After a series of ventures he founded failed to gain traction, Ghassan Halawa finally found success with an innovative consulting firm that offers help and advice to budding entrepreneurs, Parachute16.
By Nada Atieh
Photography by Ala’a Al Sukhny
Ghassan Halawa’s Parachute16 is a consulting and edutainment company specializing in developing entrepreneurial ecosystems and innovation. It now works in communities in Jordan and the wider Middle East.
Before he founded the firm, Halawa spent a few years setting up a diverse array of businesses in other sectors, including education and real estate.
How did the idea of Parachute16 come about?
For three years, I ran two animation companies, as well as a student newspaper. They all eventually failed. I had no mentors or supporters, nor any money or resources. But I did have connections, knowledge in starting businesses, and passion. I went online and started researching about entrepreneurism in the Middle East. I found a video that said we needed consulting firms for entrepreneurship and innovation in the Middle East that support startups properly. In that moment, I realized I have the connections, knowledge and willingness to sacrifice to make that a reality. I realized I jumped with a parachute and hit the ground. You should have the skills, resources and network to open up your parachute when you jump. You need someone to help you and connect you to the right opportunities and resources to open your parachute.
What services do you offer and what distinguishes you from other consulting agencies?
Parachute16 is an agency that helps leaders become equipped, build innovation and entrepreneurship labs. We give startup entrepreneurs and NGOs their own “parachute,” metaphorically speaking. We work with more than 65 mentors and 50 consultants from business modeling, social media, online marketing and supply edutainment to help entrepreneurs, NGOs, and organizations build their skills through games, activities, and tools. We empower people who want to be entrepreneurs but don’t know where and how to develop their ideas and move from the design stage. We also help entrepreneurs who have already started to expand their operations through marketing. We built models to help NGOs and the private sector work with employers, attract youth and train them. We encourage companies to build an innovation and entrepreneurship culture within the company. For example, within Zain, we built an internal business incubator. That means Zain invested in its employees by training them in entrepreneurship and innovation. Employees come up with new product ideas, and Zain takes them into six months of incubation within the company. After that, they’ll invest in their employees’ ideas. One of our values is to create as many change makers as we can so we partner with NGOs and startups to build supportive communities and create events that bring NGOs, governments, and community leaders together.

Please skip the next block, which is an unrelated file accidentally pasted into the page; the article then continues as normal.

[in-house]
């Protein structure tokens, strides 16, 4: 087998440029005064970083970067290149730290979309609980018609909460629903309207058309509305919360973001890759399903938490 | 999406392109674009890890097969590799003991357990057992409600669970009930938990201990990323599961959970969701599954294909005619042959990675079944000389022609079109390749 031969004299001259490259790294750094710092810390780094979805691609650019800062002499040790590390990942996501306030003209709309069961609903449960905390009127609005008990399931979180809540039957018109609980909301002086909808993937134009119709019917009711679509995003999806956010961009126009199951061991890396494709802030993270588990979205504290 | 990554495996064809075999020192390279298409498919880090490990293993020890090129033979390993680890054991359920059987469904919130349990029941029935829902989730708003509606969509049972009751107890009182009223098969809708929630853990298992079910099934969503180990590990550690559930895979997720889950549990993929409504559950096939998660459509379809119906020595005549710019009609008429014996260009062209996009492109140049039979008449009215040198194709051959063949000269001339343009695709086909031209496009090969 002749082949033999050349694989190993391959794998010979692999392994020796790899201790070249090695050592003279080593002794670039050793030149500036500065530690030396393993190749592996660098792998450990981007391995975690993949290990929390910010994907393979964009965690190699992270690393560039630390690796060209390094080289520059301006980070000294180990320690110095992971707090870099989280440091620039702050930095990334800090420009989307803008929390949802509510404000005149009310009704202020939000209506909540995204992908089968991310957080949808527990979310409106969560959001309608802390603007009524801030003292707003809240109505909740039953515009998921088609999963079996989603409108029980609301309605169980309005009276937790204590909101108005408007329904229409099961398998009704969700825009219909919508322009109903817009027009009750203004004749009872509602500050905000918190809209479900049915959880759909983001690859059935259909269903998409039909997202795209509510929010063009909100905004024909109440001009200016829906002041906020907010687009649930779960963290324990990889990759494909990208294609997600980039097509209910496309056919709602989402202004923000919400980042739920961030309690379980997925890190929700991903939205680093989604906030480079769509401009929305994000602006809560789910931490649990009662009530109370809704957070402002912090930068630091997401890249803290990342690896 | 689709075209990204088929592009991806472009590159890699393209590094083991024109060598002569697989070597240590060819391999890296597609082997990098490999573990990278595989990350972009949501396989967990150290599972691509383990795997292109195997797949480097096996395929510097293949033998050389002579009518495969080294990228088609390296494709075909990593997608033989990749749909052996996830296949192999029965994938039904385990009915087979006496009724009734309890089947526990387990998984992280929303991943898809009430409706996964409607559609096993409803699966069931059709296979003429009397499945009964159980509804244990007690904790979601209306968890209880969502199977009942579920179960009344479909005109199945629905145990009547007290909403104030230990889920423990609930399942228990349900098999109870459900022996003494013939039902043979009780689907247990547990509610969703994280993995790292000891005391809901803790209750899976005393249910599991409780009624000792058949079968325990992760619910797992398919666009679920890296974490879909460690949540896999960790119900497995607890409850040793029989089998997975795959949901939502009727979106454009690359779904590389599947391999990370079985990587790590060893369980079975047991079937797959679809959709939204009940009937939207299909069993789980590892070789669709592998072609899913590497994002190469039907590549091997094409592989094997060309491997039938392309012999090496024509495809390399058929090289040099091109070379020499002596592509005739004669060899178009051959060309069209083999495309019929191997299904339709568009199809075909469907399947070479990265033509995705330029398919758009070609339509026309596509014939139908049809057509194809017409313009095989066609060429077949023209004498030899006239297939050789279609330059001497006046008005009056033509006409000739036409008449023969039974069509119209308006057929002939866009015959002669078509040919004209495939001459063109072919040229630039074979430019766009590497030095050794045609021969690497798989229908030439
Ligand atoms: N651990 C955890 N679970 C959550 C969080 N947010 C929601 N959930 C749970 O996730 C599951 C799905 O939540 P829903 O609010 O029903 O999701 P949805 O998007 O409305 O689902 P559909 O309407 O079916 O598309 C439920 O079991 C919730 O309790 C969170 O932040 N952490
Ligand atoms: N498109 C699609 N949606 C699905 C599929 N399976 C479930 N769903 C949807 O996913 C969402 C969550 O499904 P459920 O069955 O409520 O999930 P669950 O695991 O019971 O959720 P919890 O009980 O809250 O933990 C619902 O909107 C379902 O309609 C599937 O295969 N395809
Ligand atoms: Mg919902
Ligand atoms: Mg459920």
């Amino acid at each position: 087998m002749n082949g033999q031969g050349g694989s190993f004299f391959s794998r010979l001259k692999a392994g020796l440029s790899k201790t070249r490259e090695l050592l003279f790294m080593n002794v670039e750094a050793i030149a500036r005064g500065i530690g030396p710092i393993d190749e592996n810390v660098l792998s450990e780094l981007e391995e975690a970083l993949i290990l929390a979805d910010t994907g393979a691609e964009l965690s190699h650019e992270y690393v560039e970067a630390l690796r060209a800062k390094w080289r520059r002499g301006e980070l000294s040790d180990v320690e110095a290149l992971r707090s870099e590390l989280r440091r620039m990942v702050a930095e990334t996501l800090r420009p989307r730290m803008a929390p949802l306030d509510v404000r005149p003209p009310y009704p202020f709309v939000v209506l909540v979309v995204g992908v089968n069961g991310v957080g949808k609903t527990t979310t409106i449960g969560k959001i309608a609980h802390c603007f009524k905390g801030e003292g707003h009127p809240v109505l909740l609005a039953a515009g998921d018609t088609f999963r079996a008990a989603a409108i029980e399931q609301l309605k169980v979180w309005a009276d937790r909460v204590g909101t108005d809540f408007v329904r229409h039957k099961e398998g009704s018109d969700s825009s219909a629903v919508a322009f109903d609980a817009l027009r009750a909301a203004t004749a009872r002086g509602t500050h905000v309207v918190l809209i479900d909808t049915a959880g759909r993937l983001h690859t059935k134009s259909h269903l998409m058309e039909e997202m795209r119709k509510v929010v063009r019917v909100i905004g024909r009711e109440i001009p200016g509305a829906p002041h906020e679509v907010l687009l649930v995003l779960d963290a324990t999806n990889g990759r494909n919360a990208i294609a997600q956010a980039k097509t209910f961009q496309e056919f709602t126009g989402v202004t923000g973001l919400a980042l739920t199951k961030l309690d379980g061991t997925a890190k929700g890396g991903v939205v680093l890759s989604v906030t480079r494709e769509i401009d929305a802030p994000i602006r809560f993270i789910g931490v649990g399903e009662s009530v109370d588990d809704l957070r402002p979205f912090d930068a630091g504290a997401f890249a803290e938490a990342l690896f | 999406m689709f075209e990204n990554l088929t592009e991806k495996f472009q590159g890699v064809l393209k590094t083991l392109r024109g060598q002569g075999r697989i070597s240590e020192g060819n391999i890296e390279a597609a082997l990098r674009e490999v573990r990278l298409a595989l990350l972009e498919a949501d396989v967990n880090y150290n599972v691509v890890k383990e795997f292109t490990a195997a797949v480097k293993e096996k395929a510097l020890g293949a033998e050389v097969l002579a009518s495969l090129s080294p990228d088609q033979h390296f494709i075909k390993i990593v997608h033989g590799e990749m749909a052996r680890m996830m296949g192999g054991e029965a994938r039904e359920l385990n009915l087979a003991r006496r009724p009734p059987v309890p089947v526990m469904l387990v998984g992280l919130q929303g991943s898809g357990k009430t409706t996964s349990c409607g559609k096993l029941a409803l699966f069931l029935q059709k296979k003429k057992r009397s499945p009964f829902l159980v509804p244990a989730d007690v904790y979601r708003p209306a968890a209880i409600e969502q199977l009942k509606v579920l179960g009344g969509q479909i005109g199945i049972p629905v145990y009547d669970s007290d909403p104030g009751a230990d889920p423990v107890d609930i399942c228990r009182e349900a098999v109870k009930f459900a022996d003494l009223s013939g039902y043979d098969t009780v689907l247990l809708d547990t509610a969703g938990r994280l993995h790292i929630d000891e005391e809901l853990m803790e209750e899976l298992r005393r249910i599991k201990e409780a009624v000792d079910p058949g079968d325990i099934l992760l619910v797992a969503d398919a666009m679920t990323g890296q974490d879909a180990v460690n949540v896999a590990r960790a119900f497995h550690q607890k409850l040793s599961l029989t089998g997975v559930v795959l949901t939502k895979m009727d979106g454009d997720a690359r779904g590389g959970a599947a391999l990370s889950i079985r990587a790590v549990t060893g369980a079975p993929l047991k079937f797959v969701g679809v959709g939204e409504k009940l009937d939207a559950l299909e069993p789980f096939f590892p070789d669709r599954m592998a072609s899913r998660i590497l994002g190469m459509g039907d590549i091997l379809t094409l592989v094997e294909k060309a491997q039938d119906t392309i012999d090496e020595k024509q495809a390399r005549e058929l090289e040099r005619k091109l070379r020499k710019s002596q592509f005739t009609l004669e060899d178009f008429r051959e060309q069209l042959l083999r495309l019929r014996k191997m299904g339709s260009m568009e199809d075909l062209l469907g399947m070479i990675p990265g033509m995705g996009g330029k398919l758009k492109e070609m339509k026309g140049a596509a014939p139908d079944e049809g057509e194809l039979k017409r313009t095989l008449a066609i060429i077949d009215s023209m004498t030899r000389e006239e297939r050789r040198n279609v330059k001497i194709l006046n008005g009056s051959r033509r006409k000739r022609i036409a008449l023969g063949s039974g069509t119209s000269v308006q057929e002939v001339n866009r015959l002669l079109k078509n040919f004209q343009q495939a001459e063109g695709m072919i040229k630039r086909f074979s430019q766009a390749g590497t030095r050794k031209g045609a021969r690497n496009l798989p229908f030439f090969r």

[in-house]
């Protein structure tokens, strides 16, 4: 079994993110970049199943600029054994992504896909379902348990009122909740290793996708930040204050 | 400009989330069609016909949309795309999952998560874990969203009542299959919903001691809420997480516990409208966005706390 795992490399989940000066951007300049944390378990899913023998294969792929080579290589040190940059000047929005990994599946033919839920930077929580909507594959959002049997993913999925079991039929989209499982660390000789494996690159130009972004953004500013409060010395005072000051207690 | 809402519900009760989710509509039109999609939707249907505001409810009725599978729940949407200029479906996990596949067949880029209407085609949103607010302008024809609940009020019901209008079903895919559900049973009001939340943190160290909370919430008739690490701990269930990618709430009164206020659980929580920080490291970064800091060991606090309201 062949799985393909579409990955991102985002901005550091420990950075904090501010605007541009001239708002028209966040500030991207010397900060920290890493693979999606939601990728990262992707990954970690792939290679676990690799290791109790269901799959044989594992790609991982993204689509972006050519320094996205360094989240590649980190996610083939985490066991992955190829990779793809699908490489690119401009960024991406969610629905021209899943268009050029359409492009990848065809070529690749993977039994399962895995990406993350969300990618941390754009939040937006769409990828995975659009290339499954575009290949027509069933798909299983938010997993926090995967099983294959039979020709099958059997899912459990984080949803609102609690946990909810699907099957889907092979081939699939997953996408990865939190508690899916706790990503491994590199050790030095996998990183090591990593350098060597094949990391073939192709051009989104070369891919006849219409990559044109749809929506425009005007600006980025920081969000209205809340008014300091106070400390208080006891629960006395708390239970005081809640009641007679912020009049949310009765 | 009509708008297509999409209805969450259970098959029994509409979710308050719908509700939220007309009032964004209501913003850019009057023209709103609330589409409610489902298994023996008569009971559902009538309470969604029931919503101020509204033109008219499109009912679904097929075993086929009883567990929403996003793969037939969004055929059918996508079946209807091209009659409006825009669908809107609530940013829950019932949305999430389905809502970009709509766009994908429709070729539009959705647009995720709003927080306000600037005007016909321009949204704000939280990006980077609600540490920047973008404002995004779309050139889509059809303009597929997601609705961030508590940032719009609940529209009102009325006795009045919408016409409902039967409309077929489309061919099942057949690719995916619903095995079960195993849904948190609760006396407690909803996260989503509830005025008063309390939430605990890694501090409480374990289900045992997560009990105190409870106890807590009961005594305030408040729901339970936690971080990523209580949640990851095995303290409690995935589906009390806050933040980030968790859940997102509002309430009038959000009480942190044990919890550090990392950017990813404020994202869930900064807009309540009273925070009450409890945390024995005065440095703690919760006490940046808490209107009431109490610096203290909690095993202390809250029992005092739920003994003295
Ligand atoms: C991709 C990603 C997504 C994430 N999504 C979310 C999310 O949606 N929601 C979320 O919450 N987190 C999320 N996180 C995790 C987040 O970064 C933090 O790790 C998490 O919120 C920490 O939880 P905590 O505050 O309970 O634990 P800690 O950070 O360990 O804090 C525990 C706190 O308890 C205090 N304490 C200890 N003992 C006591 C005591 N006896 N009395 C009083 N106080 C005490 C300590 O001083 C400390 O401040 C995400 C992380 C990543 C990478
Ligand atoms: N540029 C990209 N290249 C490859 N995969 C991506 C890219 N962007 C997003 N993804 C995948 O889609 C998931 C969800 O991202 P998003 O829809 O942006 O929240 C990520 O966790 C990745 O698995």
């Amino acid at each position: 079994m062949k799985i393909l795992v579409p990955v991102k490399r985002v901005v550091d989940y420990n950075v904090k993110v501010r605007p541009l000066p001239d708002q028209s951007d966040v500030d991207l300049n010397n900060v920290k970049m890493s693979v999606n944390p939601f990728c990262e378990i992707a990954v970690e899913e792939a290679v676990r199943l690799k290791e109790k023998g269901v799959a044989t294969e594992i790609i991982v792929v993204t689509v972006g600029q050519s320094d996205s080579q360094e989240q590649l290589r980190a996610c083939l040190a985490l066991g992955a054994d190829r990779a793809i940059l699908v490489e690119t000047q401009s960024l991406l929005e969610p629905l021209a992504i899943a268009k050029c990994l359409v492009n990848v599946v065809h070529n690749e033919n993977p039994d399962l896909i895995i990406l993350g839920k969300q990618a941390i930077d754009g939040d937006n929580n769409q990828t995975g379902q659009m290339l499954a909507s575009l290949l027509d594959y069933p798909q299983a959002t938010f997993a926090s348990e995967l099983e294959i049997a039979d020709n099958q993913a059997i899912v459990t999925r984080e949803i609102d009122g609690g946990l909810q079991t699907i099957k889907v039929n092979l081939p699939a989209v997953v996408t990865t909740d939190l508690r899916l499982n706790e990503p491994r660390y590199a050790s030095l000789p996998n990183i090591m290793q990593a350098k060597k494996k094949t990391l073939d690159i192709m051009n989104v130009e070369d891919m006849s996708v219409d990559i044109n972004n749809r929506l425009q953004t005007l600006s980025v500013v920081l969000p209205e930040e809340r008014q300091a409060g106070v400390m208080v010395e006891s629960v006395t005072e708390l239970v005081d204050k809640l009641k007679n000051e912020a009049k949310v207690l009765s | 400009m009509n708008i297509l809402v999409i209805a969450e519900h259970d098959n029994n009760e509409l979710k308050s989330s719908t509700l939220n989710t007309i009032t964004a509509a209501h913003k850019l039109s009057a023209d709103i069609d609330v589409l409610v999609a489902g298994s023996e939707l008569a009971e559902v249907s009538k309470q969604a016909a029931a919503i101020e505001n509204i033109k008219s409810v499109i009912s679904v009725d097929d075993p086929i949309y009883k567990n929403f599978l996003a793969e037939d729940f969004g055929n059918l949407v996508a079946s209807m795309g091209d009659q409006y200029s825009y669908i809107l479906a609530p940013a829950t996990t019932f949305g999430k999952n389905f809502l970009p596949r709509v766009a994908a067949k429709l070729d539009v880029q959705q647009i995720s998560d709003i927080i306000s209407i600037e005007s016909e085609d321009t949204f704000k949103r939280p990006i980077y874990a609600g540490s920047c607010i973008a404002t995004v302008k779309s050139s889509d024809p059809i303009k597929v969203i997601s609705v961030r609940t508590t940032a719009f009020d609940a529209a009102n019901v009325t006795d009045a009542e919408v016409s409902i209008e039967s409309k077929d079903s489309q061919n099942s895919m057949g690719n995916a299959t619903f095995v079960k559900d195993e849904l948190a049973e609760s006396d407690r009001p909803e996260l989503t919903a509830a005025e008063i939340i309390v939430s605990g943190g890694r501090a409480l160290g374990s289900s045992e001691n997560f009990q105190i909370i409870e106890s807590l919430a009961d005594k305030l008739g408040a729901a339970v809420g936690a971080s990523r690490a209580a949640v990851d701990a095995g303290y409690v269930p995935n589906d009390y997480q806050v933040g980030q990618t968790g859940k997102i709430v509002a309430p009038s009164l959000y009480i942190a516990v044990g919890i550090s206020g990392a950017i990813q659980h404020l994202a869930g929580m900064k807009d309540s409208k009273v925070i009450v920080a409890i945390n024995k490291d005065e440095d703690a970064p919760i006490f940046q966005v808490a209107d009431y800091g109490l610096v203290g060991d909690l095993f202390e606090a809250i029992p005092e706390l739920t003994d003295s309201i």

How many entrepreneurs and companies have you worked with?
Parachute16 is a bootstrapping company, meaning the founder pays all the money and the company pays for its self. We have worked directly with more than 20,000 people across Jordan. We make money from innovation and entrepreneurship hubs, and from edutainment. For example, an NGO has a fund to build an innovation lab in Zarqaa. They come to us to build the model and pay the cost. That’s how we secure revenue. We don’t make money off of the startup services we offer. We have been through a very tough journey and know the opportunities do not come easily to startups and entrepreneurs, which is why we offer entrepreneurs investment sourcing and mentorship at no charge. Startups in Jordan are different from, say, startups in the Silicon Valley. In Jordan, until now, there is no round series A investments. That’s why if we say that we love what we do then we shouldn’t make money from this. Many business opportunities are being made here but we don’t charge for them. We give technical advice and prefer to create opportunities for other startups.